OMAHA, Neb. (CNS) — Seeking to create awareness about poverty in the United States and to stand in solidarity with Pope Francis’ commitment to the poor, Catholic Charities USA has launched a new national campaign.
Dominican Sister Donna Markham discussed the effort Sept. 10 in her first address as president and CEO of the organization during its national convention in Omaha.
Dubbed “#End45 — Raise a Hand to End Poverty in America,” the name reflects the 45 million people in the U.S. who live in poverty.
“That’s scandalous,” said Sister Donna, the organization’s first female president.
The campaign is appearing online nationwide on member websites, Facebook, Twitter and other social media accounts, with videos of people who have been helped by Catholic Charities. In addition, people are encouraged to show support by taking a picture of their hand with “End45” written on their palm and post it to their social media channels using the hashtag “End45.”
“We are asking our country to work with us to end 45,” Sister Donna.
John Griffith, executive director of Catholic Charities of Omaha, said the local agency long has partnered with other organizations locally and nationally. The new campaign can help increase awareness about their efforts and allow them to help more people, he said.
“It is very exciting,” Griffith said.
In addition to the national public-outreach campaign, a network-wide strategic vision and planning process will be launched to harness the talent, energy and vision among members and build solidarity among members as they minister, Sister Donna said.
The Dominican sister also expressed gratitude for members’ compassionate and respectful service to those in need, including about 9 million people this year.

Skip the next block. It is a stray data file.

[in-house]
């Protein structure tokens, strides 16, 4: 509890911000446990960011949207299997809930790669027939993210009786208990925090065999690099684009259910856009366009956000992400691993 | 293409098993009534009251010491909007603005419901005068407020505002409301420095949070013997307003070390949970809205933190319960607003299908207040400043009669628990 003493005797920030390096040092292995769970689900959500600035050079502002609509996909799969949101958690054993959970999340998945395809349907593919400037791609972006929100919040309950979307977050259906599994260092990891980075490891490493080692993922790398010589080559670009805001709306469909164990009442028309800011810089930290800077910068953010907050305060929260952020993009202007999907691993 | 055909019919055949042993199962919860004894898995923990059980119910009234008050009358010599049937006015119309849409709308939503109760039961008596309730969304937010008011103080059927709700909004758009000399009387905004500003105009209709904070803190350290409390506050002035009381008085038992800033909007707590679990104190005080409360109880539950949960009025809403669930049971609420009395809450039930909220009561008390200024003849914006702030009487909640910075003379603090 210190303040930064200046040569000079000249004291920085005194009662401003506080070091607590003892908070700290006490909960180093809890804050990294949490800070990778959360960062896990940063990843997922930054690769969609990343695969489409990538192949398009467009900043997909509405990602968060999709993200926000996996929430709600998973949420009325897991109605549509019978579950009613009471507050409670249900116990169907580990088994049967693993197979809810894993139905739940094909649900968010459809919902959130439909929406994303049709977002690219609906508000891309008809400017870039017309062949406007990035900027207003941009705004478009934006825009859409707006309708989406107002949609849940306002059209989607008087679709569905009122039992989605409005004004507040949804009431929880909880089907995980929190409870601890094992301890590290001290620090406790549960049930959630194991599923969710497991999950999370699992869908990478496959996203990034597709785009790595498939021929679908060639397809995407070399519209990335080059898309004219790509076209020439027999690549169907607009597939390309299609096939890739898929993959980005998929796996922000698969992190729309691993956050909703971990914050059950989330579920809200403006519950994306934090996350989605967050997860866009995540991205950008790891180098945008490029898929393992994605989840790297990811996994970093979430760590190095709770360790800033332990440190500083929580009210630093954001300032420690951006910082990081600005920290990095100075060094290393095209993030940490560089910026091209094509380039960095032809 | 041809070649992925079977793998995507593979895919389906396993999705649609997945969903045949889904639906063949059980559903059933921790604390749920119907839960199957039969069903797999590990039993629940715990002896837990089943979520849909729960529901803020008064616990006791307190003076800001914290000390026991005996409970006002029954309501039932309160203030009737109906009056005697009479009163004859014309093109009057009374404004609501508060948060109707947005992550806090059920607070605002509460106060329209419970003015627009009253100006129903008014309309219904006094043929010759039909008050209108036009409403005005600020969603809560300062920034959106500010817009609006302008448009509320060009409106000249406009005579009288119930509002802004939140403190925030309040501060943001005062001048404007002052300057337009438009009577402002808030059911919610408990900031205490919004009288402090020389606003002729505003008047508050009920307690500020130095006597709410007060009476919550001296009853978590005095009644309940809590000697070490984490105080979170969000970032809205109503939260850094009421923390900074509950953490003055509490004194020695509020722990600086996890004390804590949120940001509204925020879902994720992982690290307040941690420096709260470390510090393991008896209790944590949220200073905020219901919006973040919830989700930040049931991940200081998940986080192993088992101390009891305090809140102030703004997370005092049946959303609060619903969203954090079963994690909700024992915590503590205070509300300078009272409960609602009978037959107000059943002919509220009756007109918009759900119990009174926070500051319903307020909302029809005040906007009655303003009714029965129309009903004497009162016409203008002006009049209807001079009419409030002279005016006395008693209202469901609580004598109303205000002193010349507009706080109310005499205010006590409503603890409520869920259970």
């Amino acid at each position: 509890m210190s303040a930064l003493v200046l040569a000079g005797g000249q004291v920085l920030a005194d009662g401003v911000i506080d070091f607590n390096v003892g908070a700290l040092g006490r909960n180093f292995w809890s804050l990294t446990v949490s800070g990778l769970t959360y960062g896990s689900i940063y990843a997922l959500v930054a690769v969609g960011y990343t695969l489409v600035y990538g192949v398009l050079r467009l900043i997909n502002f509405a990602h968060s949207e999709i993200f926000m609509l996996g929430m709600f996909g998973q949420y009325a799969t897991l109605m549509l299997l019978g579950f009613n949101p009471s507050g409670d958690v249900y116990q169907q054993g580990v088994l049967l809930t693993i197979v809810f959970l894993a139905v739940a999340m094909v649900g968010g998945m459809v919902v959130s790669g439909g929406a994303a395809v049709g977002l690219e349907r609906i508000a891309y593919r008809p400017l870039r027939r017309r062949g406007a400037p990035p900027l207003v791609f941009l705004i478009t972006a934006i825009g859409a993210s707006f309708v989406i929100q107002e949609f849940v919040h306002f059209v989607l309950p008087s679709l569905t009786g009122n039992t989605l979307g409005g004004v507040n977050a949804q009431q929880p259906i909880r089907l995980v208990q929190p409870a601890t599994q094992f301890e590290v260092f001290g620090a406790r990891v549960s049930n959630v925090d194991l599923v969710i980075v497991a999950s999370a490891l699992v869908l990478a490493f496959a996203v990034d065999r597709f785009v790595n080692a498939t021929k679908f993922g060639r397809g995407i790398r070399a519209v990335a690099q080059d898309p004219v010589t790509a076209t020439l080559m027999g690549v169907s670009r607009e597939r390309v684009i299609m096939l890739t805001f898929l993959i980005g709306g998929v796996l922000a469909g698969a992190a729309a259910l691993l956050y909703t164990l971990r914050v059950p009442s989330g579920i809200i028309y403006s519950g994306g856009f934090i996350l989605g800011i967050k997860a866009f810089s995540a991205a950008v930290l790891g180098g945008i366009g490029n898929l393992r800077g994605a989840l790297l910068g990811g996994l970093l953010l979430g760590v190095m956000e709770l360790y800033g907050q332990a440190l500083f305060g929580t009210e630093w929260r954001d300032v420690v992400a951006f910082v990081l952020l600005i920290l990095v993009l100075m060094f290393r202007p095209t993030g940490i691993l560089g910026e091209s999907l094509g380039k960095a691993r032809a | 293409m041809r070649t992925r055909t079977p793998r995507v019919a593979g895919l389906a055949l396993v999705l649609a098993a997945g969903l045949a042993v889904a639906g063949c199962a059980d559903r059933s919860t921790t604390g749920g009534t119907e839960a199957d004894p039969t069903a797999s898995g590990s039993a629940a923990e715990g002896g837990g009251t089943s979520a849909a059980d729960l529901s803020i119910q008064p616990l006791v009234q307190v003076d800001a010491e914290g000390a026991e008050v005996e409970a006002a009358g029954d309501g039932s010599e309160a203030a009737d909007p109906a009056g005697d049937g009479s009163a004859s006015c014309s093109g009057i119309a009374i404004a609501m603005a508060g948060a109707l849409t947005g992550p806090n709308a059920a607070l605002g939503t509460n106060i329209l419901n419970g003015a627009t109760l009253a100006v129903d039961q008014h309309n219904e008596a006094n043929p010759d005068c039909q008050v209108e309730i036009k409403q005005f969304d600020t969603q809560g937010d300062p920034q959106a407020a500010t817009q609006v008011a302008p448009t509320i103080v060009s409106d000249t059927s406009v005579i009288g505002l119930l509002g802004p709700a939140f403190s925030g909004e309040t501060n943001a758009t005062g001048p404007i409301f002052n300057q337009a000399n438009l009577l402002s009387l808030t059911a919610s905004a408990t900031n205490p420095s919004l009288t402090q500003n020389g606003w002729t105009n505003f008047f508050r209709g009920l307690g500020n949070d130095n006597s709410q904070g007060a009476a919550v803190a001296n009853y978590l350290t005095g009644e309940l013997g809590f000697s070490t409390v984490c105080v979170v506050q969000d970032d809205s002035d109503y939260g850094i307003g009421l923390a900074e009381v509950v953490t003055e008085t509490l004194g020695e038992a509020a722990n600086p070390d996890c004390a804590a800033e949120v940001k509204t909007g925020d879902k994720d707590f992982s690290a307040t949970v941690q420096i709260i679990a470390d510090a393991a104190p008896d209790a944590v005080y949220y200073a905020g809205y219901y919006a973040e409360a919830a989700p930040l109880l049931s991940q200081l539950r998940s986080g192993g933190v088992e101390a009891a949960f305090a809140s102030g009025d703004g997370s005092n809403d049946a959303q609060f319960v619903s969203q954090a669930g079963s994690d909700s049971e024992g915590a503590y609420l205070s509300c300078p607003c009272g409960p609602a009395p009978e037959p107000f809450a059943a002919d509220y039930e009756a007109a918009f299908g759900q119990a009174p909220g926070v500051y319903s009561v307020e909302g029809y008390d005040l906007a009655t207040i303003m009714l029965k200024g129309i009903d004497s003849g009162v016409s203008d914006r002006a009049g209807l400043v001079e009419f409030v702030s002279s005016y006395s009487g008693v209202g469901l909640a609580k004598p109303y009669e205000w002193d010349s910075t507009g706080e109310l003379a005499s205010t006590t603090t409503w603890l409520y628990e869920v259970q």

Looking ahead to Pope Francis’ Year of Mercy that begins in December, “we’re ready to stand with him (Pope Francis) as missionaries of mercy across this country and beyond,” she said.
Also announced during this year’s convention was the site for next year’s event. Set for Oct. 10-12 in Boston, the gathering’s theme will be “Beacon of Mercy,” to honor the jubilee year.
About 500 people from member agencies nationwide were in Omaha Sept. 10-12 for the organization’s annual gathering, held locally for the first time since 1932.
With the theme “Harvesting Hope in the Heartland,” the event for professionals, volunteers and partners of Catholic Charities included speakers and workshops on topics such as improving access to food and reducing poverty, daily opportunities for Mass and prayer, and visits to Catholic Charities social service sites and Boys Town.
In preparation for Pope Francis’ visit to the United States, a session also was held emphasizing the importance of strong families and healthy marriages in ending poverty. Addressing many of the same topics as the upcoming World Meeting of Families in Philadelphia, the session included Bishop Joseph J. Tyson of Yakima, Washington, as one of the panelists.
Attendees enjoyed the conference, including visiting places in the Omaha Archdiocese and the city of Omaha, Griffith told the Catholic Voice, the archdiocesan newspaper.
Griffith said he was grateful for the efforts of staff and other volunteers who helped greet guests and answer questions, and for Catholic Charities board members who helped put the conference together.
“It was a very, very blessed and successful experience,” he said.
Gouger is senior writer at the Catholic Voice, newspaper of the Archdiocese of Omaha.